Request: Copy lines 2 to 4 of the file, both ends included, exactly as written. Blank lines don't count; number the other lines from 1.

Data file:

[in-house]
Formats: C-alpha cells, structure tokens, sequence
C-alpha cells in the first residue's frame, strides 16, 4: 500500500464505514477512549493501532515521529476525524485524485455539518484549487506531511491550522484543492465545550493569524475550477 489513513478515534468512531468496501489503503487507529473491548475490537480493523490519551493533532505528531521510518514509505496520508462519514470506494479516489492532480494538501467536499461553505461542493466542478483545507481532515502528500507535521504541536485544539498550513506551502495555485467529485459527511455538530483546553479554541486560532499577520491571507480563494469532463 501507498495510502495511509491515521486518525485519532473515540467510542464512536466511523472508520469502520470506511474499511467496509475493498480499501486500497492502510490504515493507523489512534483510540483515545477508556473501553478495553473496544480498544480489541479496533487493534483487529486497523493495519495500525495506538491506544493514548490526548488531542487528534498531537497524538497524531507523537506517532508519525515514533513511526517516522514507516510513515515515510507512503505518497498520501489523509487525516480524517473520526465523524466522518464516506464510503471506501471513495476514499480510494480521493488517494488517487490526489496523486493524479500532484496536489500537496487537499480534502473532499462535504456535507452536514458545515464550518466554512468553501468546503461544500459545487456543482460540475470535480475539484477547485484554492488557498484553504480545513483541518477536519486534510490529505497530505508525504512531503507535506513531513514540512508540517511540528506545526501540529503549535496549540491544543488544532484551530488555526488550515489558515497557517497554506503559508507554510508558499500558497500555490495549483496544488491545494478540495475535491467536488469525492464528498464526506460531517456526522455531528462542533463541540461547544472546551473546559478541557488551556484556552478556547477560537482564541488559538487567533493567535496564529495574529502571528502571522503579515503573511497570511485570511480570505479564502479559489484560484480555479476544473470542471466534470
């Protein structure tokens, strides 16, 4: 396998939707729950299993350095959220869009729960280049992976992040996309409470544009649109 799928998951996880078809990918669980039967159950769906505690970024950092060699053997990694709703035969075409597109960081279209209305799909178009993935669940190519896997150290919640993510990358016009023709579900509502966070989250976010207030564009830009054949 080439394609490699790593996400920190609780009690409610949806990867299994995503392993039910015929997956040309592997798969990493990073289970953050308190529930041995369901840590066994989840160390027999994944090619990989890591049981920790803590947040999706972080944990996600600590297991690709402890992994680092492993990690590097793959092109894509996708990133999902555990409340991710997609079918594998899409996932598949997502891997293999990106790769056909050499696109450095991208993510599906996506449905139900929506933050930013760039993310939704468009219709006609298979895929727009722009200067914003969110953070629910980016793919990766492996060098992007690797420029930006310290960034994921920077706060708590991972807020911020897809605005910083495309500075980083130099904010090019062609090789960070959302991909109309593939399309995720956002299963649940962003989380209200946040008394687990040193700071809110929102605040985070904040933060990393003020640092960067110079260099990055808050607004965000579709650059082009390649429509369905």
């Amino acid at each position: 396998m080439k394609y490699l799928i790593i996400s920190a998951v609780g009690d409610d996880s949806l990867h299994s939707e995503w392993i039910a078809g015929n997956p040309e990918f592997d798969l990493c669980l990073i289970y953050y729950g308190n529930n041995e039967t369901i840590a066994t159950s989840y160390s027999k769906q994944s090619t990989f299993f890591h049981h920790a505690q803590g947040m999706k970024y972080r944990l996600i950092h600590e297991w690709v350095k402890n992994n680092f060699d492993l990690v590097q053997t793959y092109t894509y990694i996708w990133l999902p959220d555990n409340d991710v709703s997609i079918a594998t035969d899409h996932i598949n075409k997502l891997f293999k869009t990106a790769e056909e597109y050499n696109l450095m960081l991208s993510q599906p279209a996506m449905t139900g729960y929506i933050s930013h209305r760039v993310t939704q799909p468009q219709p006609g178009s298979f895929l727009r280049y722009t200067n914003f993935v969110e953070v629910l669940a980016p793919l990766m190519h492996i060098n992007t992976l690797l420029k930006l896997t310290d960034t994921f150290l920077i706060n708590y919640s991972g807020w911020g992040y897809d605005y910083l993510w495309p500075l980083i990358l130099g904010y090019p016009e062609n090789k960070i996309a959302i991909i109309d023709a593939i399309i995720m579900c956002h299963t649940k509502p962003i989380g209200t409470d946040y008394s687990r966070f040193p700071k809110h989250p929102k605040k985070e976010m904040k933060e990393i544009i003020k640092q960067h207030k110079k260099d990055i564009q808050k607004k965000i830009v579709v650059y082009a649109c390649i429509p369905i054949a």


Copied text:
Formats: C-alpha cells, structure tokens, sequence
C-alpha cells in the first residue's frame, strides 16, 4: 500500500464505514477512549493501532515521529476525524485524485455539518484549487506531511491550522484543492465545550493569524475550477 489513513478515534468512531468496501489503503487507529473491548475490537480493523490519551493533532505528531521510518514509505496520508462519514470506494479516489492532480494538501467536499461553505461542493466542478483545507481532515502528500507535521504541536485544539498550513506551502495555485467529485459527511455538530483546553479554541486560532499577520491571507480563494469532463 501507498495510502495511509491515521486518525485519532473515540467510542464512536466511523472508520469502520470506511474499511467496509475493498480499501486500497492502510490504515493507523489512534483510540483515545477508556473501553478495553473496544480498544480489541479496533487493534483487529486497523493495519495500525495506538491506544493514548490526548488531542487528534498531537497524538497524531507523537506517532508519525515514533513511526517516522514507516510513515515515510507512503505518497498520501489523509487525516480524517473520526465523524466522518464516506464510503471506501471513495476514499480510494480521493488517494488517487490526489496523486493524479500532484496536489500537496487537499480534502473532499462535504456535507452536514458545515464550518466554512468553501468546503461544500459545487456543482460540475470535480475539484477547485484554492488557498484553504480545513483541518477536519486534510490529505497530505508525504512531503507535506513531513514540512508540517511540528506545526501540529503549535496549540491544543488544532484551530488555526488550515489558515497557517497554506503559508507554510508558499500558497500555490495549483496544488491545494478540495475535491467536488469525492464528498464526506460531517456526522455531528462542533463541540461547544472546551473546559478541557488551556484556552478556547477560537482564541488559538487567533493567535496564529495574529502571528502571522503579515503573511497570511485570511480570505479564502479559489484560484480555479476544473470542471466534470
């Protein structure tokens, strides 16, 4: 396998939707729950299993350095959220869009729960280049992976992040996309409470544009649109 799928998951996880078809990918669980039967159950769906505690970024950092060699053997990694709703035969075409597109960081279209209305799909178009993935669940190519896997150290919640993510990358016009023709579900509502966070989250976010207030564009830009054949 080439394609490699790593996400920190609780009690409610949806990867299994995503392993039910015929997956040309592997798969990493990073289970953050308190529930041995369901840590066994989840160390027999994944090619990989890591049981920790803590947040999706972080944990996600600590297991690709402890992994680092492993990690590097793959092109894509996708990133999902555990409340991710997609079918594998899409996932598949997502891997293999990106790769056909050499696109450095991208993510599906996506449905139900929506933050930013760039993310939704468009219709006609298979895929727009722009200067914003969110953070629910980016793919990766492996060098992007690797420029930006310290960034994921920077706060708590991972807020911020897809605005910083495309500075980083130099904010090019062609090789960070959302991909109309593939399309995720956002299963649940962003989380209200946040008394687990040193700071809110929102605040985070904040933060990393003020640092960067110079260099990055808050607004965000579709650059082009390649429509369905």